There are a few fundamental problems with property investment. While those who already own property in one of the ‘hot spots’ are laughing all the way to the bank — sometimes to get the equity loan for the overseas trip, the massive renovation or the fancy car — those that grew up or rent in the locality can’t afford to purchase a first property in the area they are familiar with. In addition, those who purchase properties for investment can’t carve off $50,000 worth of the property should they have a requirement for the cash in a hurry.

The real problem here is that people are buying property for the wrong reason. A property is a place for people to live. It should be noted that a property only has to be available for rental before the ATO will allow negative gearing, there is no requirement that the property be rented, the property be advertised for rental if it is vacant or the rent value be appropriate for the market. The cynical could suggest that the way to maximise your negative income from a property is to leave it vacant as no income less expenses adds up to a greater tax loss than some income less expenses. The short term pain is alleviated by the increase in value of the property when the property is sold due to favourable capital gains taxation treatment where you keep something over 75% of the profit.

Like property, there are a number of factors that usually indicate if a share purchase should be made. In contrast to the oft repeated mantra of property sales “location, location, location”, the intrinsic worth of a share to an investor is usually calculated using a number of ratios. They are Price/Earnings Ratio; Earnings Yield; Return on Equity and Dividend Yield. This Fairfax article discusses what each of these terms actually means, should you wish to know more. For the moment let’s just consider one point; most of the share indicators are based on the price of the share in relation to the dividend (payment of a small proportion of the profit from the company’s operations).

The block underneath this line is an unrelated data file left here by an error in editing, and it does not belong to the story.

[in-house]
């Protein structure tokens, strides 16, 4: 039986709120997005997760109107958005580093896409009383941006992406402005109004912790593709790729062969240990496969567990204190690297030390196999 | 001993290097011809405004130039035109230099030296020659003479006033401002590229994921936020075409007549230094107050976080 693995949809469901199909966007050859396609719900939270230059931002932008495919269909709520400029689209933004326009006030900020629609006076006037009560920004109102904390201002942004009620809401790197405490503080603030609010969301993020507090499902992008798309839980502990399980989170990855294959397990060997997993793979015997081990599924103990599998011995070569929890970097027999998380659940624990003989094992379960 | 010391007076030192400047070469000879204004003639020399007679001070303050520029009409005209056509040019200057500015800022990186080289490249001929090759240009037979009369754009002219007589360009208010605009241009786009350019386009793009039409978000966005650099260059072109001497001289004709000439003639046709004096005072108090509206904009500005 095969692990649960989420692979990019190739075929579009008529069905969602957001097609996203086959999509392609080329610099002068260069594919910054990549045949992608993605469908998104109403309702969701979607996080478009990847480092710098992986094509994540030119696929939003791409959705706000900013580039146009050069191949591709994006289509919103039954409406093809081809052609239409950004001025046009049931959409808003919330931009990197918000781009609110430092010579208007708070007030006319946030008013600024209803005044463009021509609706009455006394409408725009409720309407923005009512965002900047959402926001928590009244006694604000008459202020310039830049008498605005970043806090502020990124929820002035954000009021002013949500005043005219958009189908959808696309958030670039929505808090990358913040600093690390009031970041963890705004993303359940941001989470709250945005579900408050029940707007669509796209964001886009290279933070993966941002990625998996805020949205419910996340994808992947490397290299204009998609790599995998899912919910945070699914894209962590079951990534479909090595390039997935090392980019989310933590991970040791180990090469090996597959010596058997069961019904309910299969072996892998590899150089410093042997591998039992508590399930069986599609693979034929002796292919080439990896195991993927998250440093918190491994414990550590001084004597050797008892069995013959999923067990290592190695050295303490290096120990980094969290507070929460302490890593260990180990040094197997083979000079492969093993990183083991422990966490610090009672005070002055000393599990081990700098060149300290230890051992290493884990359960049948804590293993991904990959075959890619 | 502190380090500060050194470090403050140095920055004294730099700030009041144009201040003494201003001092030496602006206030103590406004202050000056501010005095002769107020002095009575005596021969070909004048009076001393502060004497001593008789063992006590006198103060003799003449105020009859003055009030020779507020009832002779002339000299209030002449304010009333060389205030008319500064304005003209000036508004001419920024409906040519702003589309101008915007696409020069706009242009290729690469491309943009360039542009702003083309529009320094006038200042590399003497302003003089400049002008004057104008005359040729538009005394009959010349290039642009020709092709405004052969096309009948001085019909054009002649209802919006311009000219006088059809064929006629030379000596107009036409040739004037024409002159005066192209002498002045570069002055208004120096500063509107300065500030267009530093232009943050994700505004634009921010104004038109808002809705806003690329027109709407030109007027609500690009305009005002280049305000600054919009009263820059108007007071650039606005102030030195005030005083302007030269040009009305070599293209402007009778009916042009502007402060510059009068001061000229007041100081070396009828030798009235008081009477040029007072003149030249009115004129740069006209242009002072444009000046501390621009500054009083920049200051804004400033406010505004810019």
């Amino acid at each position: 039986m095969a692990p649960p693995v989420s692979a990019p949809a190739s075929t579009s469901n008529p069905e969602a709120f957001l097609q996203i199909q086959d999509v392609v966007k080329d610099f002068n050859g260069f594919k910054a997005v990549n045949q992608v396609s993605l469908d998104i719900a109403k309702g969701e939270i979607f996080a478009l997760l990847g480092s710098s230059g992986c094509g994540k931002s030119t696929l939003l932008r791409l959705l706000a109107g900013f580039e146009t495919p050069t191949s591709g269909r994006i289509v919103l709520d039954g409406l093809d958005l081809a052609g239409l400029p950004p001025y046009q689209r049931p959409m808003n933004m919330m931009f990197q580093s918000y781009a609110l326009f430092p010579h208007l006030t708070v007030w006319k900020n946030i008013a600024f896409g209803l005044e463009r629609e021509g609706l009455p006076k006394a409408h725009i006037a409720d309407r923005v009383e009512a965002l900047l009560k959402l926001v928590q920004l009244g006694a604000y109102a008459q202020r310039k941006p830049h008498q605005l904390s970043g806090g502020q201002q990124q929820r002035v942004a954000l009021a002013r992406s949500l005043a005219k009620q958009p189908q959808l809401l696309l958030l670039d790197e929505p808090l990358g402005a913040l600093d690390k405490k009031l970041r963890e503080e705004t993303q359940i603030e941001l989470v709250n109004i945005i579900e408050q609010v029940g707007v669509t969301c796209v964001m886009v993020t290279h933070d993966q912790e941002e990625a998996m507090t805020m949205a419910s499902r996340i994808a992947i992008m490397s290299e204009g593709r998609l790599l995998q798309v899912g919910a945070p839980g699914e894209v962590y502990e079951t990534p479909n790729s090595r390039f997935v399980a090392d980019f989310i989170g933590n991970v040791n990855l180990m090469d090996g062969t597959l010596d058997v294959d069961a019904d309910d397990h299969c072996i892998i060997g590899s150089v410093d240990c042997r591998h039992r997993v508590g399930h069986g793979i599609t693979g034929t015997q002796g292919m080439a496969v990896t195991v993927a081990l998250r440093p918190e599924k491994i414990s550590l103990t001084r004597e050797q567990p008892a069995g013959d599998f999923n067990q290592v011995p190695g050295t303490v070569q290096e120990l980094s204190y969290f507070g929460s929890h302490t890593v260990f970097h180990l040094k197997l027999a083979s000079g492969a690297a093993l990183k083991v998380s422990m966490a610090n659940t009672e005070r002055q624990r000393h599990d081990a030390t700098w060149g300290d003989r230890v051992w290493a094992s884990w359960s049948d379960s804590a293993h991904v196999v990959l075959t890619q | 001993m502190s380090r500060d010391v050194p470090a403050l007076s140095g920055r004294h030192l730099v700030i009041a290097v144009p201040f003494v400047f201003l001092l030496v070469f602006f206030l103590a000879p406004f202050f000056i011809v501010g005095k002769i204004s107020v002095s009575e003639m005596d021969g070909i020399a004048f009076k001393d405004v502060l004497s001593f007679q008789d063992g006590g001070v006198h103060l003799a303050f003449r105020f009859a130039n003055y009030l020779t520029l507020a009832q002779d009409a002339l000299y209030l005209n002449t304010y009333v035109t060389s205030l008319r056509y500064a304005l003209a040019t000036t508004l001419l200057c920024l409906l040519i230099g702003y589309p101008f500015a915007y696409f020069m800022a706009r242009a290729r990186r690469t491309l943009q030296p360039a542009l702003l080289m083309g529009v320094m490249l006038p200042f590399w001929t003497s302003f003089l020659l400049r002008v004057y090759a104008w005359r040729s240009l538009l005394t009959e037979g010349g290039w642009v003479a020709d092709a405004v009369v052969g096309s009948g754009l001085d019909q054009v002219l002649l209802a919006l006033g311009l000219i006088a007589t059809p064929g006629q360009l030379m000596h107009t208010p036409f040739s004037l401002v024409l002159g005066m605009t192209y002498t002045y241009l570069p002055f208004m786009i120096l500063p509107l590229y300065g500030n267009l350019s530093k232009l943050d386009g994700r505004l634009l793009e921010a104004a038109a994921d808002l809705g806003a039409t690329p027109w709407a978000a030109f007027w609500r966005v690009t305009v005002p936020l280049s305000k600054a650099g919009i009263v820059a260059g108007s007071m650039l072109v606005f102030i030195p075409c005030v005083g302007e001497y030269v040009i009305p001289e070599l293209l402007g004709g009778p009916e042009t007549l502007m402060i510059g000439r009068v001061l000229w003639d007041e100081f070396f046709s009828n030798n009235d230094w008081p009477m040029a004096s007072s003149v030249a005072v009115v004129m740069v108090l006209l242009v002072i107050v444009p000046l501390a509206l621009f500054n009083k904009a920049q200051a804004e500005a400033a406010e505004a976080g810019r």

Property prices and affordability are currently based on what capital gain is likely to be made over the short to medium term, not what rental income is received should the inner city unit you have purchased as an investment be actually used for its intended purpose. To be fair, some of the demand for property is generated by overseas residents attempting to purchase assets in Australia but this is estimated to be about 15% of the market, rising to 20% by 2020.

The point to all of this is that investors have manipulated the property market with the co-operation of the government. They have artificially increased the value of property, diminished the ability of your and my kids ever owning a place to call home, created the potential for a housing bubble and potentially reduced the number of ‘real’ properties available for rental or purchase which has caused a housing shortage.

There is also a waste of resources in having one in seven properties in Sydney City empty. The electricity and water supply organisations have to assume the property will be used for the intended purpose when calculating the potential demand for electricity, water and other services. This causes an overbuilding of infrastructure to service the affected areas — capital that could better be used to reduce utilities prices.

It seems that if you buy a property you can game the negative gearing/capital gains tax systems better than if you buy shares. If your property is empty, there is no income to account for when ‘losing’ money on the rates and taxes incurred when owing a property. Most Company Boards wouldn’t consider a request that they don’t pay a dividend this year solely to assist you in maximising your potential for reducing your taxable income.

Surely any investment decision should be made on the return expected on the investment, as well as the potential for profit on the sale? Most are, but for some reason the potential rent that could be earned on property is discarded. Some are happy to only accept the potential future capital gain assuming that someone in the future wants to buy a five-year-old property that no one has ever lived in. It’s too bad if the market does crash for some reason or other. Ironically, the rental income per square metre in inner city Sydney would be significantly greater than the rent you could expect to receive at Casula or Green Valley, so the ‘price/earnings ratio’ of an inner city property would be more attractive than the ratio for a property in the outer suburbs where vacant properties are statistically fewer.